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The Smoking Musket Tailgate Menu Week 11: Beef, it’s what’s for tailgating

We kind of play around with KC-style barbecue, but take a faster approach.

NCAA Football: Iowa State at West Virginia Ben Queen-USA TODAY Sports

When you think of Kansas, I’m not so sure a distinct cuisine comes to mind, unless you go into Missouri, where you find Kansas City-style barbecue. This regional style uses a variety of meats and woods to cook, but sometimes, smoking meat isn’t the greatest for a tailgate. For a football game, though, you’re likely feeding a lot of people, so some side dishes will be key to this feast. Here is the week 11 tailgate menu:

Grilled Short Ribs

A proud Kansan will tell you that they have one of the biggest cattle populations in the country—maybe even the world. Luckily, cattle provide so many different cuts of meat that we can use that are also stress-free to prepare and cook on the grill. For this Saturday, we’re going to use the portion of the cow that, according to lore, originated the barbecue style of the region: beef ribs. Now, KC-style barbecue is known for using all kinds of meats, but the story goes that a man from western Tennessee brought his rib smoking style “out west.” Now, we aren’t smoking these ribs, but information is always good.

Grilled short ribs are still prepared in the same manner as how you’d smoke ribs, but this is a tailgate-friendly method of cooking (it will still take more than an hour, though). Mix up your rub and have fun with your meat, making sure there is a heavy layer of spice rub. Now, you can use the rub included in this recipe, or you can use this one that gives the meat a bit more flavor. If you’ve read these articles before, you know I believe the rub and meat should sit at least overnight (not too much longer).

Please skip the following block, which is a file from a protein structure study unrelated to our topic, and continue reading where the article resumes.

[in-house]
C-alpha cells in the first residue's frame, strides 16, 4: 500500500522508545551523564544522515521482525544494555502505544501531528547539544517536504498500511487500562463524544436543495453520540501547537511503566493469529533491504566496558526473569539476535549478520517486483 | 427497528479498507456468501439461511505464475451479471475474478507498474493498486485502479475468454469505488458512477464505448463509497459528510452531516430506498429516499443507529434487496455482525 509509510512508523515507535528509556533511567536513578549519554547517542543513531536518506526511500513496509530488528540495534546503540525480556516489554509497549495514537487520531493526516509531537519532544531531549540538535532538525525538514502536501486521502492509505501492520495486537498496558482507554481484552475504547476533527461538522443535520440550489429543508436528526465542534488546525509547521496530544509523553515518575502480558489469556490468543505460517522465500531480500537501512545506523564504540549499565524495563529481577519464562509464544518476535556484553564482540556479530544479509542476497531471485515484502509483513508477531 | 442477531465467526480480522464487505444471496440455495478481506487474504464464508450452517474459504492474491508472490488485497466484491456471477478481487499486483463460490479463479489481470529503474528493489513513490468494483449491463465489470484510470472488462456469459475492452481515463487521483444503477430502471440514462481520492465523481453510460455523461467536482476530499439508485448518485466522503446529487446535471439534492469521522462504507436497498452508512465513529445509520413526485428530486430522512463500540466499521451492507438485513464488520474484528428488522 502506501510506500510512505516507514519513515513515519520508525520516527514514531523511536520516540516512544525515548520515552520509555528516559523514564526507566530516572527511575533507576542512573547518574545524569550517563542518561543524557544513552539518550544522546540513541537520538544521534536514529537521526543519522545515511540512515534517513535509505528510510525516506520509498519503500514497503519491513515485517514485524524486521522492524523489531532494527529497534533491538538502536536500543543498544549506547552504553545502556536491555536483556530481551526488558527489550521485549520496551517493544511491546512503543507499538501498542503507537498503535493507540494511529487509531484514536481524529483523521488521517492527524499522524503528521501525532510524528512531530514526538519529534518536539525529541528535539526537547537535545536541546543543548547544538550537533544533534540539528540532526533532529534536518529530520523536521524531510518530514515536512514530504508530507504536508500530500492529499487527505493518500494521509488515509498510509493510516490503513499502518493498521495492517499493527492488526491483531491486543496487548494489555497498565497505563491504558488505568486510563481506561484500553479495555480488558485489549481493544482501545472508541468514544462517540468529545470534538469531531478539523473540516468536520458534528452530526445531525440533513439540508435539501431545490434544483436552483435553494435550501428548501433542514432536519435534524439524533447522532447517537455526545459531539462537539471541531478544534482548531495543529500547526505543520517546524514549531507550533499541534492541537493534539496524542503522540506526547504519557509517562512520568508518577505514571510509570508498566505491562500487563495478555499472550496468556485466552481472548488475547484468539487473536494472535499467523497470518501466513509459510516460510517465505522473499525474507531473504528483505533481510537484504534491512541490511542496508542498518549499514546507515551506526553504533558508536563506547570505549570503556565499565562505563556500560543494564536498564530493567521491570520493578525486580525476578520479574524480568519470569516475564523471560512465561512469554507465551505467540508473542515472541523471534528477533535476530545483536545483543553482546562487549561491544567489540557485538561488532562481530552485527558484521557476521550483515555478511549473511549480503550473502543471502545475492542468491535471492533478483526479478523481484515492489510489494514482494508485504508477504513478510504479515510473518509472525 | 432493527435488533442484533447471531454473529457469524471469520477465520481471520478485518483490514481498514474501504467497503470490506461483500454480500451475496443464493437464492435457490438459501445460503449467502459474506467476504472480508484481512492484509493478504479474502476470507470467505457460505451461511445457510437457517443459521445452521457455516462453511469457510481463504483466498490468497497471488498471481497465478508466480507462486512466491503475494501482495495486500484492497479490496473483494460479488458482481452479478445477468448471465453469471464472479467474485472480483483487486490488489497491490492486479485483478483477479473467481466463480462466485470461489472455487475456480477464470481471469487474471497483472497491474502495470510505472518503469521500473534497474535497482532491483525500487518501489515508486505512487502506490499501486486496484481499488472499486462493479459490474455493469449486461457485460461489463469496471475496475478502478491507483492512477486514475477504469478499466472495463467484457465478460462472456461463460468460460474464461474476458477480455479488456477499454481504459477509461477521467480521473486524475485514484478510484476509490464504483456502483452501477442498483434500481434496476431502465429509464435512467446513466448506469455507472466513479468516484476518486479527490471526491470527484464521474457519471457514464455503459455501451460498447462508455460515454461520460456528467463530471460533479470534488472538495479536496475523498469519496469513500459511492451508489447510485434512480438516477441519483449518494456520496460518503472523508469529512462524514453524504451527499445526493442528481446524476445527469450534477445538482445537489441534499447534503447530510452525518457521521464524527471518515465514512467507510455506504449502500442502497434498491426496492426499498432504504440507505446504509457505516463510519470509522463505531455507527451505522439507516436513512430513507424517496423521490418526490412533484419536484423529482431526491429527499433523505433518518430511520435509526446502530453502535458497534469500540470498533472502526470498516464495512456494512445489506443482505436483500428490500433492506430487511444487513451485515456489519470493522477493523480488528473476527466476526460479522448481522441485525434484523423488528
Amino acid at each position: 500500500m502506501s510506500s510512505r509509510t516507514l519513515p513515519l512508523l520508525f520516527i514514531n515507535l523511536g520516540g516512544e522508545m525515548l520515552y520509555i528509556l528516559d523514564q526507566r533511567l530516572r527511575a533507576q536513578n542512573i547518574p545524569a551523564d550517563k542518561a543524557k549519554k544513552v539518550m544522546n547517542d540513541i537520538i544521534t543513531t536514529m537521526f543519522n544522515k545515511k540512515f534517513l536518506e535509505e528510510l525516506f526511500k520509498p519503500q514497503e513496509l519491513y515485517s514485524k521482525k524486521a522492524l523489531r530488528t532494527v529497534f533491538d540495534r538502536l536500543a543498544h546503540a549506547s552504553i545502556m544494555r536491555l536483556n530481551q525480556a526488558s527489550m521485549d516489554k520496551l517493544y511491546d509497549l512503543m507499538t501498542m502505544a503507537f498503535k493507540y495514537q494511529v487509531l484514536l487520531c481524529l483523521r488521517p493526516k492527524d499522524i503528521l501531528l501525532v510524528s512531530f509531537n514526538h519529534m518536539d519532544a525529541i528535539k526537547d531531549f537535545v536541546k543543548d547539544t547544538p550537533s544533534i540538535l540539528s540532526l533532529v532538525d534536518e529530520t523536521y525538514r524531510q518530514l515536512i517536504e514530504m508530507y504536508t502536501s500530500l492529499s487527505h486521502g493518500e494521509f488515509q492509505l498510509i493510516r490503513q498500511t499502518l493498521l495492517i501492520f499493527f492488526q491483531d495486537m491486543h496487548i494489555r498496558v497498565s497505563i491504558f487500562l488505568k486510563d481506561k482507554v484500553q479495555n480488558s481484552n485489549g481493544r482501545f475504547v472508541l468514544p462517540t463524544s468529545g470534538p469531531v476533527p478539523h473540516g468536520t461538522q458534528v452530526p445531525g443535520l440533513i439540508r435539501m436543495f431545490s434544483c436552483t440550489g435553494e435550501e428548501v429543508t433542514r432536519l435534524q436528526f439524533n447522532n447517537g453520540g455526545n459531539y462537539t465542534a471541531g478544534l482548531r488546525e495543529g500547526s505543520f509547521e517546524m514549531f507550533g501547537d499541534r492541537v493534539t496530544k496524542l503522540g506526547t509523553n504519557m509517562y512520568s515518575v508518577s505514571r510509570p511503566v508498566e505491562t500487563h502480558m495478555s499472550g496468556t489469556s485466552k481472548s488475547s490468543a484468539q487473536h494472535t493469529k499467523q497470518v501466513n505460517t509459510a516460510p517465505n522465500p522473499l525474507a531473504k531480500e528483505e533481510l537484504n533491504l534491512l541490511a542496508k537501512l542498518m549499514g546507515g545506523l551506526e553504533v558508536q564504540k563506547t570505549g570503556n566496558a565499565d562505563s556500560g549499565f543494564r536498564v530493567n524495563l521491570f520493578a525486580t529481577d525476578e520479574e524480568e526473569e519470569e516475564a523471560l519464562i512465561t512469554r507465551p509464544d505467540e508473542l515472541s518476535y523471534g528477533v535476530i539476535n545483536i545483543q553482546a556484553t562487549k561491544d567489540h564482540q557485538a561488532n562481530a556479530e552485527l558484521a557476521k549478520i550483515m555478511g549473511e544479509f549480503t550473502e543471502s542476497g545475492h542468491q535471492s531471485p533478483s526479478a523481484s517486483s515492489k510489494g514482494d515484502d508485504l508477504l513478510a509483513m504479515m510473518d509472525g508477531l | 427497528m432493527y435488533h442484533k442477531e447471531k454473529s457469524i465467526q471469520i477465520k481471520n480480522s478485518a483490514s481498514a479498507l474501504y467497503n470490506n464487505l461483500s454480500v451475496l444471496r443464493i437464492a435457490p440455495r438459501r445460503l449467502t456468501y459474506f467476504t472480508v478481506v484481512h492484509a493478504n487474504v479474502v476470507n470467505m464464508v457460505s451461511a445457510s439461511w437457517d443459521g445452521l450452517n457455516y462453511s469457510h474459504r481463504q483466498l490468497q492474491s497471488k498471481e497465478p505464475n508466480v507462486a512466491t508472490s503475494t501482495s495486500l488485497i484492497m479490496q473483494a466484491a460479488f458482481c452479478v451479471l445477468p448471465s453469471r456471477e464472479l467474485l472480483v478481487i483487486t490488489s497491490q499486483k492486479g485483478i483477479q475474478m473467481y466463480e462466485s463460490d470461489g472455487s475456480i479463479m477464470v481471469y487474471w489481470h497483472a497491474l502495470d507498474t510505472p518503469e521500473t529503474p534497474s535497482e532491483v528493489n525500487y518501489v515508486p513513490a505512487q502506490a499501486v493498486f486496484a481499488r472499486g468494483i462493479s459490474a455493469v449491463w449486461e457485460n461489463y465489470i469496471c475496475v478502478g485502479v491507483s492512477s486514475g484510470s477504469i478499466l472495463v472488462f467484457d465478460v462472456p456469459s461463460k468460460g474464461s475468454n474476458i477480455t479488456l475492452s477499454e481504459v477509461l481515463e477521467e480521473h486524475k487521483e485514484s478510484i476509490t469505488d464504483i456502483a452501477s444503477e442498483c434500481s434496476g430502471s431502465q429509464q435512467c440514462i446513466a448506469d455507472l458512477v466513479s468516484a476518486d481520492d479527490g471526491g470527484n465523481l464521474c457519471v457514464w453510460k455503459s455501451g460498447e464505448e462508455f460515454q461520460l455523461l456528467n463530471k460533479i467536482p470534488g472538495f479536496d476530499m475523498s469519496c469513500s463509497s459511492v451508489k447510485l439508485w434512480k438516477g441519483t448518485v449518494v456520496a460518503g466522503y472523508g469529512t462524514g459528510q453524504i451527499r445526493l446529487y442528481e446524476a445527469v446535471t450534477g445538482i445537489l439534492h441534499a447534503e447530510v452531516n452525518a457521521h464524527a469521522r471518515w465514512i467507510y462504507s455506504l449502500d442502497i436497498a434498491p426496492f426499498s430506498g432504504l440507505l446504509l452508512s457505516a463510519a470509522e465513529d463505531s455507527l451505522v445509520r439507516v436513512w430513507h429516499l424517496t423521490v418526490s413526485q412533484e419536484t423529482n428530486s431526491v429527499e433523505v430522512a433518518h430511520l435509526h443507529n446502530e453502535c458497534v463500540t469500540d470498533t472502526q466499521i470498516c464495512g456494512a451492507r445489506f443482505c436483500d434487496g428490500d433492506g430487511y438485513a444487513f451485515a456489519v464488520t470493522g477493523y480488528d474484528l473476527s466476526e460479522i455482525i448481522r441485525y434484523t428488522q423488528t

When you get to the tailgate, set up your grill for indirect heat and preheat to medium heat. Though this is an aluminum foil brand recipe, they’re correct saying that this will be the best way to cook these. Make your foil packs big enough to allow for the steam and heat to circulate, then put them on the grill for about 90 minutes.

Once they’ve reached about 200 degrees, carefully open the packs and cover the tops of the ribs with BBQ sauce. Then, close the packs and turn the grill to direct heat to finish cooking for about five minutes. Let them cool for about five minutes and then serve them with the sauce on the side. Well-cooked meat doesn’t require too much sauce.


Kansas City BBQ Sauce

The most popular style of BBQ sauce comes from Kansas City. KC-style barbecue rose to fame because of the variety of meats that come through the area—beef, pork, poultry and more. The unifying feature of these meats, though, is the thick, tomato-based sauce that is added after cooking, but sometimes in final minutes of cooking as well. To complement the ribs, we’re going to make our own Kansas City-style BBQ sauce.